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The Piperaceae, also known as the pepper family, are a large family of flowering plants. The group contains roughly 3,600 currently accepted species in 13 genera. The vast majority of peppers can be found within the two main genera: Piper (2000 species) and Peperomia (1600 species).
|Piper nigrum, from Koehler (1887)|
Members of the Piperaceae may be small trees, shrubs, or herbs. The distribution of this group is best described as pantropical.
The APG III system of 2009 recognizes this family, and assigns it to the order Piperales in the unranked clade magnoliids. The family consists of five genera: Piper, Peperomia, Zippelia, Manekia, and Verhuellia. The previously recognised Pacific genus Macropiper, was recently merged into Piper. A tentative cladogram showing relationships based on Wanke et al. (2007) is shown below. This phylogeny was based on 6000 basepairs of chloroplast DNA. Only recently has it become clear that Verhuellia is sister to the other four genera in the family.
Roots and stemsEdit
Leaves are simple with entire, and are positioned at the base of the plant or along the stem, and can be alternate, opposite, or whorled in arrangement. Stipules are usually present, as are petioles. The leaves are often noticeably aromatic when crushed.
Inflorescences (in the form of spikes) are terminal, opposite the leaves, or located in the axils. Flowers are bisexual, with no perianth, each flower is subtended by a peltate bract. Stamens are 2-6, and hypogynous, with 2-locular anthers. There are usually 3-4 stigmas attached to a single pistil per flower, which is 1 or 3-4 carpellate. The ovary is 1 locular, and superior.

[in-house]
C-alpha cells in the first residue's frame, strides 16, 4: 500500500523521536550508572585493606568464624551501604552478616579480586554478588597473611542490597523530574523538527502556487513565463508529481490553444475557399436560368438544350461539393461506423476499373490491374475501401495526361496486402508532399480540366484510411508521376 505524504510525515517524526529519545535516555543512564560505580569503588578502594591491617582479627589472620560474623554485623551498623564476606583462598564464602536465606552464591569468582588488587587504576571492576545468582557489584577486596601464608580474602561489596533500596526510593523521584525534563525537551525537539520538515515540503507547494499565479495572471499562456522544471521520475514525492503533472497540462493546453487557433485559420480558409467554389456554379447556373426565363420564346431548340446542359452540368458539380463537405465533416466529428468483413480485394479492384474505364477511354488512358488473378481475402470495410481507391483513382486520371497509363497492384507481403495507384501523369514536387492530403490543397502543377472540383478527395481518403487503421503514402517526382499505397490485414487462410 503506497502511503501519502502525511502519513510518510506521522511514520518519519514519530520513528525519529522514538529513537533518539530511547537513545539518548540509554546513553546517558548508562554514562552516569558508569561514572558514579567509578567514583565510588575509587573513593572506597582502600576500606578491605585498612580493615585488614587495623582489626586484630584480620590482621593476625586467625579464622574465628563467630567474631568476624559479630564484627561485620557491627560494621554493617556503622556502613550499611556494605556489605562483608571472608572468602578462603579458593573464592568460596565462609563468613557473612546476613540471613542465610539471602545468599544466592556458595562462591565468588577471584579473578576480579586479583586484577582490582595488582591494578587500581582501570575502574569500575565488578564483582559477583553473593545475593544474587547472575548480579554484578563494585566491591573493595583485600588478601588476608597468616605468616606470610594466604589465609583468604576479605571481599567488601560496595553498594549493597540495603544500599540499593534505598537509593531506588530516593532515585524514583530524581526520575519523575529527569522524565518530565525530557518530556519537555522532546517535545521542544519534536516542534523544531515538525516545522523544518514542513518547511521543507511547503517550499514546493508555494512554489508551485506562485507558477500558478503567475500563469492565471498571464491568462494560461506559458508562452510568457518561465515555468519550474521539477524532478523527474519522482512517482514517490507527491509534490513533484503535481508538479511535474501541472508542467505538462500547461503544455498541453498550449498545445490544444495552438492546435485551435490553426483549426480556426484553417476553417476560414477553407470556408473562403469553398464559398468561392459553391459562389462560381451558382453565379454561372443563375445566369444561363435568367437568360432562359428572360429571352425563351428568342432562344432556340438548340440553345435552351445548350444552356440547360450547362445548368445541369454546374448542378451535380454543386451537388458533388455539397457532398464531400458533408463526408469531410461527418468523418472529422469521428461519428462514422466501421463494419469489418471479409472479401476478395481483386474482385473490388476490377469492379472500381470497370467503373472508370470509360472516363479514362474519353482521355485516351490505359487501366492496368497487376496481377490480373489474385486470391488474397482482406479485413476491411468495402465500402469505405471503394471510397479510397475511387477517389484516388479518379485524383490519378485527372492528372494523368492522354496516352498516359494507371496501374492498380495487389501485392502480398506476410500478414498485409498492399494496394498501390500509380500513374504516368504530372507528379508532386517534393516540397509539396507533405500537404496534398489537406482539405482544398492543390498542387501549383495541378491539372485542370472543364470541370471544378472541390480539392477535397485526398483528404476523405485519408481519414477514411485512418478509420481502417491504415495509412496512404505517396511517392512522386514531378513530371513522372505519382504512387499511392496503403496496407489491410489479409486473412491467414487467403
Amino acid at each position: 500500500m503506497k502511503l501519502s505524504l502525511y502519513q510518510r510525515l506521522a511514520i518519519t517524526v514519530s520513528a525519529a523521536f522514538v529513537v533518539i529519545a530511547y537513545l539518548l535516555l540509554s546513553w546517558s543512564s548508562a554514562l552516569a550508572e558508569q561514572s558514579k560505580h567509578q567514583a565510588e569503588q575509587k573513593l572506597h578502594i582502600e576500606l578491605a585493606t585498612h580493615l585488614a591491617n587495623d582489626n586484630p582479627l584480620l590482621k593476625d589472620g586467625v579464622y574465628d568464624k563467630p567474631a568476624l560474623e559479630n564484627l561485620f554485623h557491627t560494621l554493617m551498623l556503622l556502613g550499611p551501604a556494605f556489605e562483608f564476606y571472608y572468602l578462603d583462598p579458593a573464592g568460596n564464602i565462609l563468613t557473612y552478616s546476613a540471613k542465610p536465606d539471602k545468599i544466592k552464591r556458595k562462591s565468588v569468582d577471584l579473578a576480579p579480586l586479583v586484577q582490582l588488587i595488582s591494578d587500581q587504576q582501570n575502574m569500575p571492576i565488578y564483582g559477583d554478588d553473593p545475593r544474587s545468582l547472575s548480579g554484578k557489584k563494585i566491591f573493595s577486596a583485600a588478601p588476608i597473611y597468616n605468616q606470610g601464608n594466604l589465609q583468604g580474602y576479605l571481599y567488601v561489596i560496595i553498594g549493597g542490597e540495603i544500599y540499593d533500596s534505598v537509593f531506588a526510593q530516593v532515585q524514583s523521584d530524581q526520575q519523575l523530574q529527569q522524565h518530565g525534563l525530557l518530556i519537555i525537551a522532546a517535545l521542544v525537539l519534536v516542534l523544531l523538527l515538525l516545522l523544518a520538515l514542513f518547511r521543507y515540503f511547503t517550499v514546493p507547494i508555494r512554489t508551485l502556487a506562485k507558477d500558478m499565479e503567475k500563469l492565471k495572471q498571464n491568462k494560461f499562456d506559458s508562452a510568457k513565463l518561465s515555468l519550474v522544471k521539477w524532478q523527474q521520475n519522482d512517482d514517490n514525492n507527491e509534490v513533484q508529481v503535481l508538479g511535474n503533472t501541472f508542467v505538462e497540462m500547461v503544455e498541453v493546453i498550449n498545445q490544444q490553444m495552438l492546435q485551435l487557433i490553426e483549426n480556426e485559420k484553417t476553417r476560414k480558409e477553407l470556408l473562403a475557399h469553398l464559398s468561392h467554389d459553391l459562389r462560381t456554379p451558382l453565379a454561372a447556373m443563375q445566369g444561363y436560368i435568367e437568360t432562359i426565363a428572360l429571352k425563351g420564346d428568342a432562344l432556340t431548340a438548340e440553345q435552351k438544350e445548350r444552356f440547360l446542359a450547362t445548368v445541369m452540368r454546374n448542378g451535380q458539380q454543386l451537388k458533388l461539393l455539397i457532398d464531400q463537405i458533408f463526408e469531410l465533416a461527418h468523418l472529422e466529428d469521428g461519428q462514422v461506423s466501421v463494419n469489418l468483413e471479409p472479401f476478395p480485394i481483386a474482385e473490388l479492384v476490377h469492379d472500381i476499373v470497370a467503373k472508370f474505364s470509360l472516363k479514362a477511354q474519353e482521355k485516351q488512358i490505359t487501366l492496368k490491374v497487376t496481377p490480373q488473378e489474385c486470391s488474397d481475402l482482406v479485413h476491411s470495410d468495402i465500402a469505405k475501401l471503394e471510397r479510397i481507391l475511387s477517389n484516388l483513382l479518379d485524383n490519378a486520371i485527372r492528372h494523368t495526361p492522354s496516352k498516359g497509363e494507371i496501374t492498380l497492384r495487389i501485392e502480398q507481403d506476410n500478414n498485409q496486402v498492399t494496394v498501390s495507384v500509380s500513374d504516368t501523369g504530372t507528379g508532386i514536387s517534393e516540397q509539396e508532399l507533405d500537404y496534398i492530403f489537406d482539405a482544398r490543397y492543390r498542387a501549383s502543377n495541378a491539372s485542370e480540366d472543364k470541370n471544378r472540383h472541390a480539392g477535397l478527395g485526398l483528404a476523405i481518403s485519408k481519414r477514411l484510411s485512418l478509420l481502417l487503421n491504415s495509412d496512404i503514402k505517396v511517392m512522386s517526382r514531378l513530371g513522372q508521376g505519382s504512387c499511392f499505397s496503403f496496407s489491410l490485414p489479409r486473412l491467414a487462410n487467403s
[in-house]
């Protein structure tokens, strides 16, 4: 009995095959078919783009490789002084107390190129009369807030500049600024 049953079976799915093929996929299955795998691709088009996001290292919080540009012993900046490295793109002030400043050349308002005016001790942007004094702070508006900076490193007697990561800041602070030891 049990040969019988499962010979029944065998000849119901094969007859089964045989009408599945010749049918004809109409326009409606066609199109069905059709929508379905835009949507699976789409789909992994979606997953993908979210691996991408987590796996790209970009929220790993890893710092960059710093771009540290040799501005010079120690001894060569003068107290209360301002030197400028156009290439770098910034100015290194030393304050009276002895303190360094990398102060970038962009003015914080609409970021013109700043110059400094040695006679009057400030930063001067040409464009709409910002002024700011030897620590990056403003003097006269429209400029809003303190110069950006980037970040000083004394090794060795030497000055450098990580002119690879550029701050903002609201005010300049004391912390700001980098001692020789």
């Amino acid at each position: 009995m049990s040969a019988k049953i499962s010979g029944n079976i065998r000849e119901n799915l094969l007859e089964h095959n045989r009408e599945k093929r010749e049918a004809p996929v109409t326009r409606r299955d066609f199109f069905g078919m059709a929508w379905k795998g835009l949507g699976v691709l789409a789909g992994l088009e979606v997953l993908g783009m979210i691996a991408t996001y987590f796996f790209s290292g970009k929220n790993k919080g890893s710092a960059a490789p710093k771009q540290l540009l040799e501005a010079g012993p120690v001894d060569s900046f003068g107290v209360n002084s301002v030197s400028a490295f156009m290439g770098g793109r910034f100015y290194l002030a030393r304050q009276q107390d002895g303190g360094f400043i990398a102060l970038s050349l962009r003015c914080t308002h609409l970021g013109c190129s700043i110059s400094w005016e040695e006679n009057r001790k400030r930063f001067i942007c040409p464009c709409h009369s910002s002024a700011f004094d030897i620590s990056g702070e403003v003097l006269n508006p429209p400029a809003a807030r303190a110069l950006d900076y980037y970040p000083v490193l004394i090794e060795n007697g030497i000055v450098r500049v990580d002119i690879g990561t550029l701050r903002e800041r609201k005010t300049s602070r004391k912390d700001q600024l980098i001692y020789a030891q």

Fruits and seedsEdit
- Angiosperm Phylogeny Group (2009). "An update of the Angiosperm Phylogeny Group classification for the orders and families of flowering plants: APG III" (PDF). Botanical Journal of the Linnean Society. 161 (2): 105–121. doi:10.1111/j.1095-8339.2009.00996.x. Retrieved 2013-07-06.
- Stevens, P. F. (2001 onwards). Angiosperm Phylogeny Website Version 9, June 2008 http://www.mobot.org/mobot/research/apweb/welcome.html
- Ravindran PN. 2000 Black Pepper, Piper nigrum. Harwood Acadiic, Amsterdam, The Netherlands. 553 p.
- Wanke, S., Jaramillo, M.A., Borsch, T., Samain, M.-T., Quandt, D., and Neinhuis, C. (2007) Evolution of Piperales—matK gene and trnK intron sequence data reveal lineage specific resolution contrast. Mol. Phy. Evol. 42: 477-497.
- Wanke, S., Vanderschaeve, L., Mathieu, G., Neinhuis, C., Goetghebeur, P., and Samain, M.S. (2007) From Forgotten Taxon to a Missing Link? The Position of the Genus Verhuellia (Piperaceae) Revealed by Molecules. Annals of Botany, 99: 1231-1238.
- Samain et al. (2010) Verhuellia is a segregate lineage in Piperaceae: more evidence from flower, fruit and pollen morphology, anatomy and development. Annals of Botany, 105.
- Boufford, D.E. (1997)). Flora of North America - Piperaceae. http://www.efloras.org/florataxon.aspx?flora_id=1&taxon_id=10692l
- Angiosperm Phylogeny Website
- Piperaceae at the DELTA Online Families of Flowering Plants
- Piperaceae at the online Flora of North America
- Piperaceae at the online Flora of China
- Piperaceae at the online Flora of Zimbabwe
- Piperaceae at the NCBI Taxonomy Browser
- Piperaceae at the online Piperaceae in Thailand